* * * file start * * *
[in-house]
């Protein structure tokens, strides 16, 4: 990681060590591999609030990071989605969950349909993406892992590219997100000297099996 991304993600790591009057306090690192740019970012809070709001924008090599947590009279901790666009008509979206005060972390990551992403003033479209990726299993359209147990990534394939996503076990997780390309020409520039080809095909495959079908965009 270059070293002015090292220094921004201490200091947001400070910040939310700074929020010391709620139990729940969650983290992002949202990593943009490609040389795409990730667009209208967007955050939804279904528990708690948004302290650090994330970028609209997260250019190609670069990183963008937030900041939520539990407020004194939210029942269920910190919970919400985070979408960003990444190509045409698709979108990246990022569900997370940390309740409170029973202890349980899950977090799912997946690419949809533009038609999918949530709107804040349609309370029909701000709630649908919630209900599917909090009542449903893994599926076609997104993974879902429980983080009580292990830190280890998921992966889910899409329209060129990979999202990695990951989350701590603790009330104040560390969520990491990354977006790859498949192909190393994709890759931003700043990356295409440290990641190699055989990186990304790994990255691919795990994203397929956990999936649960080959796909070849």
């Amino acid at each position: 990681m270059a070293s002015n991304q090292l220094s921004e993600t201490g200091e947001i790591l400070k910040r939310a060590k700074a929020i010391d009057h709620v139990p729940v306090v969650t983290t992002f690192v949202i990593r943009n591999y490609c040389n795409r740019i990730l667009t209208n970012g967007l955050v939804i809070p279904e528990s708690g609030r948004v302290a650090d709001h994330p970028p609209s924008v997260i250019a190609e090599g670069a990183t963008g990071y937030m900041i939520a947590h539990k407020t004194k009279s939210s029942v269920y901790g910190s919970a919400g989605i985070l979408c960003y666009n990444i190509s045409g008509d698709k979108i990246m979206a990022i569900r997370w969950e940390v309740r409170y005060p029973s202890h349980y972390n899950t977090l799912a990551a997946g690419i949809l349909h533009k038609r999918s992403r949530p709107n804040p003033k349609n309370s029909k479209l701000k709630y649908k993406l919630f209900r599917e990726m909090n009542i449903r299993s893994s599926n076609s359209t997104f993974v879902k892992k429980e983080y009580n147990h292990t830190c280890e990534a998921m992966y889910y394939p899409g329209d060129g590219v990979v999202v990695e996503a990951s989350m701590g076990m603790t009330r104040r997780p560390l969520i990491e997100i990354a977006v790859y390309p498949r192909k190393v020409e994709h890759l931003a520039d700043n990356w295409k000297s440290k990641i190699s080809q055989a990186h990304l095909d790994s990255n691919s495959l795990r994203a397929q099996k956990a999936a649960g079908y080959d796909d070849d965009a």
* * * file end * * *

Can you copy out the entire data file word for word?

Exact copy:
[in-house]
């Protein structure tokens, strides 16, 4: 990681060590591999609030990071989605969950349909993406892992590219997100000297099996 991304993600790591009057306090690192740019970012809070709001924008090599947590009279901790666009008509979206005060972390990551992403003033479209990726299993359209147990990534394939996503076990997780390309020409520039080809095909495959079908965009 270059070293002015090292220094921004201490200091947001400070910040939310700074929020010391709620139990729940969650983290992002949202990593943009490609040389795409990730667009209208967007955050939804279904528990708690948004302290650090994330970028609209997260250019190609670069990183963008937030900041939520539990407020004194939210029942269920910190919970919400985070979408960003990444190509045409698709979108990246990022569900997370940390309740409170029973202890349980899950977090799912997946690419949809533009038609999918949530709107804040349609309370029909701000709630649908919630209900599917909090009542449903893994599926076609997104993974879902429980983080009580292990830190280890998921992966889910899409329209060129990979999202990695990951989350701590603790009330104040560390969520990491990354977006790859498949192909190393994709890759931003700043990356295409440290990641190699055989990186990304790994990255691919795990994203397929956990999936649960080959796909070849």
């Amino acid at each position: 990681m270059a070293s002015n991304q090292l220094s921004e993600t201490g200091e947001i790591l400070k910040r939310a060590k700074a929020i010391d009057h709620v139990p729940v306090v969650t983290t992002f690192v949202i990593r943009n591999y490609c040389n795409r740019i990730l667009t209208n970012g967007l955050v939804i809070p279904e528990s708690g609030r948004v302290a650090d709001h994330p970028p609209s924008v997260i250019a190609e090599g670069a990183t963008g990071y937030m900041i939520a947590h539990k407020t004194k009279s939210s029942v269920y901790g910190s919970a919400g989605i985070l979408c960003y666009n990444i190509s045409g008509d698709k979108i990246m979206a990022i569900r997370w969950e940390v309740r409170y005060p029973s202890h349980y972390n899950t977090l799912a990551a997946g690419i949809l349909h533009k038609r999918s992403r949530p709107n804040p003033k349609n309370s029909k479209l701000k709630y649908k993406l919630f209900r599917e990726m909090n009542i449903r299993s893994s599926n076609s359209t997104f993974v879902k892992k429980e983080y009580n147990h292990t830190c280890e990534a998921m992966y889910y394939p899409g329209d060129g590219v990979v999202v990695e996503a990951s989350m701590g076990m603790t009330r104040r997780p560390l969520i990491e997100i990354a977006v790859y390309p498949r192909k190393v020409e994709h890759l931003a520039d700043n990356w295409k000297s440290k990641i190699s080809q055989a990186h990304l095909d790994s990255n691919s495959l795990r994203a397929q099996k956990a999936a649960g079908y080959d796909d070849d965009a």